As a former battalion and brigade commander, Col. Patrick Sargent personally lost five of his Soldiers to suicide.

"I know firsthand how much pain and suffering suicide can cause Soldiers and their families," said Sargent, now commander of Carl R. Darnall Army Medical Center at Fort Hood. "It doesn't have to be that way. As the hospital commander, I promise you that the hospital is dedicated to educating, informing, and treating those who are struggling with mental health issues. "

"You just need to ask. No one will think badly of you for seeking help," he continued.

For more personal stories and advice about suicide prevention from mental health professionals, visit the CRDAMC Facebook page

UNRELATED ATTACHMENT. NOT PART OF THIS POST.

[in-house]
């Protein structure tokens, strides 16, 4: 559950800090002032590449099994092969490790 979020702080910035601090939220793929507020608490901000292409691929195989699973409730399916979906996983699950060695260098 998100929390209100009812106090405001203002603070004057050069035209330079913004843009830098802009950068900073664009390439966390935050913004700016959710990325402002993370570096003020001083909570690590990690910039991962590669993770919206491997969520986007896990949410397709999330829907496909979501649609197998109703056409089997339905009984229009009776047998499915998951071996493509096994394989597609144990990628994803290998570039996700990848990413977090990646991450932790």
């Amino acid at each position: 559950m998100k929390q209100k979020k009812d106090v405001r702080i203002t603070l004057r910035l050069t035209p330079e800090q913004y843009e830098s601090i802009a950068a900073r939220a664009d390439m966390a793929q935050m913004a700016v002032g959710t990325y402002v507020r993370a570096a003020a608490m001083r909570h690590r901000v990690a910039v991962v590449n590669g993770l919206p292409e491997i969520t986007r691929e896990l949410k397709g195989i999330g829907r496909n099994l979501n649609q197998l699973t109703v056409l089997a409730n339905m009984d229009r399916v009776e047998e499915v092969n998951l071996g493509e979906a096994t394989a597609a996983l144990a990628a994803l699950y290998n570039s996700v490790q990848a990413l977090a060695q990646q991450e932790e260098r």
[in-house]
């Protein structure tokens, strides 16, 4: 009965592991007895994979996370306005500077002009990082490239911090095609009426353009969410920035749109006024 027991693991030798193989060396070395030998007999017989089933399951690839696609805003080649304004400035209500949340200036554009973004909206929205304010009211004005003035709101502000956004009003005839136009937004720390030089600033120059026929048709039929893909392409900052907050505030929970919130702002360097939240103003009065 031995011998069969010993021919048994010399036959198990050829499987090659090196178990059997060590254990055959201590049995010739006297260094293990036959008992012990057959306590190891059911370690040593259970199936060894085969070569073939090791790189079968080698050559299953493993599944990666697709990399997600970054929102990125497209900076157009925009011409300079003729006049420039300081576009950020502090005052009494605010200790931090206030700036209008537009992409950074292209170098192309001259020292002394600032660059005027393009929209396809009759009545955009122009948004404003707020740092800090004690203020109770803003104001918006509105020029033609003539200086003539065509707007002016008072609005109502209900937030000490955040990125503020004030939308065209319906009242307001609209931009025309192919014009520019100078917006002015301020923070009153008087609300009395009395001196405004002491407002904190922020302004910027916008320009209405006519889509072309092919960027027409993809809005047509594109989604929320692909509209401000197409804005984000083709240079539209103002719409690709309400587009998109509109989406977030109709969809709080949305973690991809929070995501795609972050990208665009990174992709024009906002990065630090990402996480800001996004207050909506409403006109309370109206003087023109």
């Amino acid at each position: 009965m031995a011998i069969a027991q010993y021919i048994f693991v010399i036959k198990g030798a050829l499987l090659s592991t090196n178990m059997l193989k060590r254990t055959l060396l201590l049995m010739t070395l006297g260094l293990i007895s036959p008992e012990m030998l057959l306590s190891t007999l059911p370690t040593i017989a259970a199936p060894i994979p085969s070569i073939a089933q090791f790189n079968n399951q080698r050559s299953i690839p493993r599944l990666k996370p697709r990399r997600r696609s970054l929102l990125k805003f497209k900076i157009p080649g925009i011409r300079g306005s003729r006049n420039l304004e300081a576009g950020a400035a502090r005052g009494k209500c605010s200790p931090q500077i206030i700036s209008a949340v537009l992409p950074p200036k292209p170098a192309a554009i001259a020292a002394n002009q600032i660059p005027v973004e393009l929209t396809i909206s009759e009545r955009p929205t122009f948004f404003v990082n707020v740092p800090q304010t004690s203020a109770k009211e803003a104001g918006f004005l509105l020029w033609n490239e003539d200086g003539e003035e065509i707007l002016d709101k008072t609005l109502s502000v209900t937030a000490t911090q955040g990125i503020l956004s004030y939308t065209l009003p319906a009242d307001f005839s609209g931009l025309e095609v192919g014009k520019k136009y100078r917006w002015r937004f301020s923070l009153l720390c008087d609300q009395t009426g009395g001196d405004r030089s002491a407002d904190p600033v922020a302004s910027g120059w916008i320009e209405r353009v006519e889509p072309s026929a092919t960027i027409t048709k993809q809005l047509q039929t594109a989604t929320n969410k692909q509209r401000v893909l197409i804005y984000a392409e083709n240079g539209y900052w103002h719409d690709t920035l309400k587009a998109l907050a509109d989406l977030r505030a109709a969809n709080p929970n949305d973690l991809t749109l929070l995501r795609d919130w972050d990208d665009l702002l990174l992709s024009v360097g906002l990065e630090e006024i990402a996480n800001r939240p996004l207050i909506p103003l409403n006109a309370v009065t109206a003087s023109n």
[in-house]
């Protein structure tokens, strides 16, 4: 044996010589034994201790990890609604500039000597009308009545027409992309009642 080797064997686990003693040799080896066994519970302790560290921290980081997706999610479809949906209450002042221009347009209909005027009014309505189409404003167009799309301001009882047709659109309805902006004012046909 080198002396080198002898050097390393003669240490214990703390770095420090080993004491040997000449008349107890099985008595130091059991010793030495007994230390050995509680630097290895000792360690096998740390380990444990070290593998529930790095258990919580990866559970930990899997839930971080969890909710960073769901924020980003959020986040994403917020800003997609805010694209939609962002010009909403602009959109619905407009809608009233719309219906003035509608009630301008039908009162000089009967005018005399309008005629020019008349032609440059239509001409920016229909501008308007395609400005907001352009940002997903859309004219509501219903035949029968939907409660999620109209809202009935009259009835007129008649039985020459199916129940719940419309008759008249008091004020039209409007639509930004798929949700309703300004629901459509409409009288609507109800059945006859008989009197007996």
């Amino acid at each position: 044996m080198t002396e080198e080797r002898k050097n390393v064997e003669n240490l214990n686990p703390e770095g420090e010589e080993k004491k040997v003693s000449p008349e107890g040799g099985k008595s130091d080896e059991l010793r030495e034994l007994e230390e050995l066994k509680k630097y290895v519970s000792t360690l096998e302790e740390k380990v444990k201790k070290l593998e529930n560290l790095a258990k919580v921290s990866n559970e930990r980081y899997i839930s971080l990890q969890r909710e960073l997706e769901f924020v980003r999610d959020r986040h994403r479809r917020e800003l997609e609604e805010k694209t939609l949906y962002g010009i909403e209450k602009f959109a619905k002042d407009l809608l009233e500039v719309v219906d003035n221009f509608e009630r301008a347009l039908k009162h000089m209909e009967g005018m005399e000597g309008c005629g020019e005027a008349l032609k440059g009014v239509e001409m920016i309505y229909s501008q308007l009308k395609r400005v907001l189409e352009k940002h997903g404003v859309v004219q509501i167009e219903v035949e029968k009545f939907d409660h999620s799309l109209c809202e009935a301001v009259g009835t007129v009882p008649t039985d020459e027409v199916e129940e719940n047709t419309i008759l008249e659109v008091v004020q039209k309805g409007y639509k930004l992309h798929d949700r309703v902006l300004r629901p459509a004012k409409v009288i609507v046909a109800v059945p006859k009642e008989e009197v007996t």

Talk to Someone:

Vets4Warriors 1-855-Vet-Talk (1-855-838-8255)

Military One Source 1-800-342-9647

National Suicide Hotline 1-800-273-TALK (8255)

Deployment Stress Hotline 1-254-535-4497

Fort Hood Chaplains Crisis Line 1-254-287-2427

Online Services:

TRICARE Assistance Program Services (Humana Military Healthcare Services, Inc. 1-800-444-5445, or TRICARE South Behavioral Health: 1-800-700-8646)

TRICARE Telemental Health program

Family Matters:

CRDAMC Child and Adolescent Psychology 1-254-288-8731

Social Work Service 1-254-288-6474

Marriage & Family Therapy 1-254-288-2605

Family Violence Hotline/Advocacy 1-254-286-6774